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Tourist Influx In Tenerife Leads To Record Numbers, But Also Sparks Protests  

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Tourism is booming in Tenerife as more than 6.5 million people visited the island in 2023, breaking all previous tourism records.  

And it’s easy to see why! 

Overhead view of a beach in Tenerife

Tenerife boasts year-round sunshine, pristine beaches, and lush green mountains, including the highest mountain in Spain.

It is by far the busiest of the Canary Islands.  

But while tourism brings growth and money it also brings problems. Which is why the tourism influx to Tenerife has sparked protests on the island.  

Here’s what you need to know:

International Tourism Influx 

Of the 6.5 million people who visited Tenerife in 2023, more than 5 million were international arrivals.  

Tenerife is the largest of the Canary Islands, but it is still a relatively small place.

Tenerife covers an area of around 786 square miles (2036 sq km) and has a population of less than 950,000.  

Roques de Garcia stone and Teide mountain volcano in the Teide National Park, Tenerife

It’s important to understand the small size of the island to give context to the big impact this skyrocketing tourism influx has had on local communities.  

Protests On The Island  

15 local civic and environmental groups from Tenerife have come together and decided to protest on April 20.

This protest will be the largest demonstration in Tenerife’s history.  

The slogan for the protests is “Canarias tiene un limite. Por un cambio de modelo!”

This translates as the Canaries have a limit. For a change of model!  

Protest in Tenerife, Canary Islands

The protest will begin at midday and will start from Plaza Weyler in Santa Cruz de Tenerife. If you’re on the island that weekend, then it’s worth avoiding the area as a tourist presence might inflame the situation.

The U.S. State Department advises Americans overseas to avoid becoming involved in local protests and demonstrations, and the same rule of thumb should apply here.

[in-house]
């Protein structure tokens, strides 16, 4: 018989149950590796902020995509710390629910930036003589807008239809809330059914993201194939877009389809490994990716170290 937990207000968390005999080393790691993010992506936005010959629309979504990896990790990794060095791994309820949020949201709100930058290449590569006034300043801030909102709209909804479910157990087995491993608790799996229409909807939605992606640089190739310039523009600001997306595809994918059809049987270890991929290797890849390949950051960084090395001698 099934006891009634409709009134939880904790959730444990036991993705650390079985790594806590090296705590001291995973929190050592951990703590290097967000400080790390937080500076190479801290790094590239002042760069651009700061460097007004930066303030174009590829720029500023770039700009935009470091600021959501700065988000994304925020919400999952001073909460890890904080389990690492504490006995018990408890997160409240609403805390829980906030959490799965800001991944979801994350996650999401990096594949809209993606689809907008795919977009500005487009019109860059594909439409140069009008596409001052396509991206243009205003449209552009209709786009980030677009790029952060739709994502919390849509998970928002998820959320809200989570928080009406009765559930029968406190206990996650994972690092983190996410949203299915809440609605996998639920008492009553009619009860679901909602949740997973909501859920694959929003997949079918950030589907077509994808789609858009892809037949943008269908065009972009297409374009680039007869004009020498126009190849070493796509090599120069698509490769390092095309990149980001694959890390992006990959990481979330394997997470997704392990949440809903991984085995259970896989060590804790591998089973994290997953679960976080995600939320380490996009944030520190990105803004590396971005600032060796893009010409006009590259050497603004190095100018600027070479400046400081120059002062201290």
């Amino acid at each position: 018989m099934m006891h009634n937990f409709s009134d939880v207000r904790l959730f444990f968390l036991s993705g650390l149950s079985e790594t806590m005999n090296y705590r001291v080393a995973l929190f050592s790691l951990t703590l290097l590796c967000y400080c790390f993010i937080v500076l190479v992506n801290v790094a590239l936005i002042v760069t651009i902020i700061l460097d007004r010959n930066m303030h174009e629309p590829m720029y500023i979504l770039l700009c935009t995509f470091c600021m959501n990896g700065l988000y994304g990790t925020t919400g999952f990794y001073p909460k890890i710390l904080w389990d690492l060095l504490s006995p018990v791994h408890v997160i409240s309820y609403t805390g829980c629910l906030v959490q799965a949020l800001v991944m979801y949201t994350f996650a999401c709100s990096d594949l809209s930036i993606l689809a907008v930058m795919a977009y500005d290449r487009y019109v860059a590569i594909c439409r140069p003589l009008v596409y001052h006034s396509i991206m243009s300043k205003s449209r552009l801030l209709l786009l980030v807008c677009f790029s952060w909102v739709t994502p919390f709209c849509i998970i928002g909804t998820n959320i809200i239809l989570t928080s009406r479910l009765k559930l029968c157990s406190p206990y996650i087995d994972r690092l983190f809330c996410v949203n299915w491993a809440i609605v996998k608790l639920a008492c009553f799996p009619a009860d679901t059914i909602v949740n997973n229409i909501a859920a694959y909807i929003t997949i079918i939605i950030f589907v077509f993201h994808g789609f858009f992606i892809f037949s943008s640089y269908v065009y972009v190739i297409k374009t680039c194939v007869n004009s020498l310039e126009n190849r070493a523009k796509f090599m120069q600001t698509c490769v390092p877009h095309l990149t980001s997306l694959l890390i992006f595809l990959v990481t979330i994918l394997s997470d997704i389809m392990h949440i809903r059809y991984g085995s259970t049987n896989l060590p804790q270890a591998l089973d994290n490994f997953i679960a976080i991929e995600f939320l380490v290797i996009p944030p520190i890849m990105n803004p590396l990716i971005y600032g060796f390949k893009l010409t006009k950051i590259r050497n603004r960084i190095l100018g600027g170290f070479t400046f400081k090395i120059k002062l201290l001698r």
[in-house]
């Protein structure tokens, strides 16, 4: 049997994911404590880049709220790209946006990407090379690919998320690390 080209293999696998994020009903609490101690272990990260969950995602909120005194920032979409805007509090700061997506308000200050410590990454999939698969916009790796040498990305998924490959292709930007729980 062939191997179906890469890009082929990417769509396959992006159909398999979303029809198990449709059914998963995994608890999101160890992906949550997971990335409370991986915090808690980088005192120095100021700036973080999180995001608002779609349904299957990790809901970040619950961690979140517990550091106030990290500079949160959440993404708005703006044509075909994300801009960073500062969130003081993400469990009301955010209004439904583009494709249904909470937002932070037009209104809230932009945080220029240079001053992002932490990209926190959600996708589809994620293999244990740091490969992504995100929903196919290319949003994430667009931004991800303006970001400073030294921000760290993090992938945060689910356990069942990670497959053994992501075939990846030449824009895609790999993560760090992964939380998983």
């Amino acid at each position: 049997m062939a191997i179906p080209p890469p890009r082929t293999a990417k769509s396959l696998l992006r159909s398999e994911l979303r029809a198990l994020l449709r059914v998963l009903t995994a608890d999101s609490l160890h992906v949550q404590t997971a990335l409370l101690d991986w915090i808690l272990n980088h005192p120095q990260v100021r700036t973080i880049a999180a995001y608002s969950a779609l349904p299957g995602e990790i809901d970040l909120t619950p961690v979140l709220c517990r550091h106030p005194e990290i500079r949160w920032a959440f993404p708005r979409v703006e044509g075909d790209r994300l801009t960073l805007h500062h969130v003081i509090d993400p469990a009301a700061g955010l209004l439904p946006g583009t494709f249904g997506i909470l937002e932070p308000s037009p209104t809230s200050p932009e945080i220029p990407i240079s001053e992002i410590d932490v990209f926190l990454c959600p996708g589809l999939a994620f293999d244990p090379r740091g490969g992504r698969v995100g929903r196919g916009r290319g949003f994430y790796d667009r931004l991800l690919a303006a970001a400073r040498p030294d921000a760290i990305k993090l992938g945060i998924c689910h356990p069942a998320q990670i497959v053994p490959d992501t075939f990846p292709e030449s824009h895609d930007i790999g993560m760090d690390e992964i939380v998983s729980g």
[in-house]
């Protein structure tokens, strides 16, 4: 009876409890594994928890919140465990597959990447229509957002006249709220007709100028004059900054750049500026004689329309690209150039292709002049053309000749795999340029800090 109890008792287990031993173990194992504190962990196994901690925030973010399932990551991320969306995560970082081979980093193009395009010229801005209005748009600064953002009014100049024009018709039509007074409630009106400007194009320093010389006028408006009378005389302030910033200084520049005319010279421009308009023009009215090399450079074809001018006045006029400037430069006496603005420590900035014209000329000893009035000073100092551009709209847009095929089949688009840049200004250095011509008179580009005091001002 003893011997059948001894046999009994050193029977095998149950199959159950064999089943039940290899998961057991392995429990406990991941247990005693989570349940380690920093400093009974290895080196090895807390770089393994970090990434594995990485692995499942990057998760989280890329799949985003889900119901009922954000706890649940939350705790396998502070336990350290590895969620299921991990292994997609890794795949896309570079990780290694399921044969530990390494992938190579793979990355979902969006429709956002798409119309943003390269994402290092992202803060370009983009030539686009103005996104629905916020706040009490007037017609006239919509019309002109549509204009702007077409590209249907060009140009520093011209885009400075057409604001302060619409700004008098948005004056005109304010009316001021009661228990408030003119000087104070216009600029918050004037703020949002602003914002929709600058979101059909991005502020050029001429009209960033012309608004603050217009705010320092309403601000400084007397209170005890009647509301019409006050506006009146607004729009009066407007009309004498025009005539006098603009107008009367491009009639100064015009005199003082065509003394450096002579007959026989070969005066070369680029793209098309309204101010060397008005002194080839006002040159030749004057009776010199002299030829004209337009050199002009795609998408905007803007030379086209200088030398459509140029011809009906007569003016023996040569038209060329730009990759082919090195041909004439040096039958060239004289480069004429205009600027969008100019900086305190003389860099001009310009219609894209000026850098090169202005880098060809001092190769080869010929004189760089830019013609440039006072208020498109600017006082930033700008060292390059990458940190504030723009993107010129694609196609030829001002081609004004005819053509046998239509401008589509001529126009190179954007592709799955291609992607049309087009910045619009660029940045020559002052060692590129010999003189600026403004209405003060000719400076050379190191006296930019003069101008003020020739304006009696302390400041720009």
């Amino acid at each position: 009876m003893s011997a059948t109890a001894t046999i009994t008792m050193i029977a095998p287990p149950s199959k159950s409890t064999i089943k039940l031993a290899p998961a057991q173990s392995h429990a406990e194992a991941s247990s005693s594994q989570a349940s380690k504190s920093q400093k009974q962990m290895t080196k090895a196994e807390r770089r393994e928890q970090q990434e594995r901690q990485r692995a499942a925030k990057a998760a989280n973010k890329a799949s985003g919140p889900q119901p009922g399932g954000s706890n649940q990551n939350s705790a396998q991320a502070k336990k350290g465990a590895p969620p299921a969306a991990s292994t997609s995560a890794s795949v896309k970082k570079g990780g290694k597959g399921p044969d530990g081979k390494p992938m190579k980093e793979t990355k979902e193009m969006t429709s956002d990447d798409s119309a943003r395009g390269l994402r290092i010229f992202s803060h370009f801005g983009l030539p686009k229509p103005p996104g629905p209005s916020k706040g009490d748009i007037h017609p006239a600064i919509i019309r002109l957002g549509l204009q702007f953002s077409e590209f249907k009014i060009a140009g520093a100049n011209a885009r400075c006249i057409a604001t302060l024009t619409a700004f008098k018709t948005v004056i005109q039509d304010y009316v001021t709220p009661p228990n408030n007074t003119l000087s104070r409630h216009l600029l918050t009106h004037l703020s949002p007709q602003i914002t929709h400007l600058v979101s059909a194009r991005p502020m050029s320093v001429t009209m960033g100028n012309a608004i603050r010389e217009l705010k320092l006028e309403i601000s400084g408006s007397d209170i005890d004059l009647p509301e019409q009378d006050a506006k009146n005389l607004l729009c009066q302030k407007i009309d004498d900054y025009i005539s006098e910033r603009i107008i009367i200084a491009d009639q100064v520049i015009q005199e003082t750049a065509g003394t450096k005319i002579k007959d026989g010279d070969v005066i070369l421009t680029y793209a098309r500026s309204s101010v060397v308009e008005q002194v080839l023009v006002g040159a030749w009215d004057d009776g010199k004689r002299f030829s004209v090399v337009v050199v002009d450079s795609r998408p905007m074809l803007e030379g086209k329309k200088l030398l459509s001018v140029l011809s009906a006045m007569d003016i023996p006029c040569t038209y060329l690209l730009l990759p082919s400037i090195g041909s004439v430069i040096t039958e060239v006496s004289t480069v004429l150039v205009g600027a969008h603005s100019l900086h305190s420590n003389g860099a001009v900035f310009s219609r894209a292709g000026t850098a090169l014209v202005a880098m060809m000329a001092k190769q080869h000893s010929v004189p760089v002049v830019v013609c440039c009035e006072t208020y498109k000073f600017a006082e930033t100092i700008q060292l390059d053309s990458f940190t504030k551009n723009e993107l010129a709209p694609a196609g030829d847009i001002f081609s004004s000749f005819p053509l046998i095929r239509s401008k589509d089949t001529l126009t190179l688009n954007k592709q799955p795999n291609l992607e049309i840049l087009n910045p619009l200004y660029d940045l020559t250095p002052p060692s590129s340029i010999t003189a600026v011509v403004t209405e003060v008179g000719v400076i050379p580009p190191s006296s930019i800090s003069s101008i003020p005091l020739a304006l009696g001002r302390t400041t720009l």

Why Are There Protests In Tenerife? 

One of the main questions to ask of any protest is what do the protesters actually want?

So far, the demands are fairly balanced.  

Protesters are not asking for tourists to ‘go home’ or even for a reduction in tourism numbers.

Rather, they would like the local authorities to reconsider their current growth-focused development model, which is attracting more tourists to the island each year.  

Seaside Village Facing The Atlantic Sea In Tenerife, Canary Islands, Spain

Local authorities in Tenerife are focusing on continuing to grow tourism on the island.  

They have given the green light to the construction of more hotels to the south of the island and are also considering the construction of new tourism towns in the same area.  

On the one hand this is good news as with tourism comes money.

And according to the Tenerife Minister for Tourism, Lope Afonso, increased tourism spending has helped the island to grow economically making it the fastest growing in the Canary Islands.  

Beach Tenerife Spain

But although tourism is bringing much-needed money to Tenerife, this hasn’t trickled down to the most vulnerable local people on the island yet.

33% of people in the Canary Islands are still living below the Spanish poverty line and the islands also have the 2nd lowest wages of any region in Spain.  

Environmental Factors  

As well as the number of tourists arriving on Tenerife the other huge reason for the protests is the environmental impact that such huge volumes of tourists are having.  

Aerial View Of Las Teresitas Beach, Tenerife, Canary Islands, Spain

The protest groups are demanding the introduction of an eco-tax for tourists and that the local government implement systems that will better conserve Tenerife’s natural spaces.

Initiatives to introduce an eco-tax have been proposed on the island before but they have always been rejected.  

There are currently no restrictions on tourist vehicles, quad bikes, and dune buggies driving through the islands’s rural national parks.

There are also no restrictions on visitor numbers to Tenerife’s most iconic attractions, such as Mount Teide.  

Mount el Teide, volcano in the middle of Tenerife Island, Canary Island, Spain

The local authorities cite job creation and wealth creation as the current priority on the island, which is why the island growth model is currently the preferred approach.  

But ironically, overtourism often serves to drive tourists away.  

Tenerife risks being a victim of its own success.  

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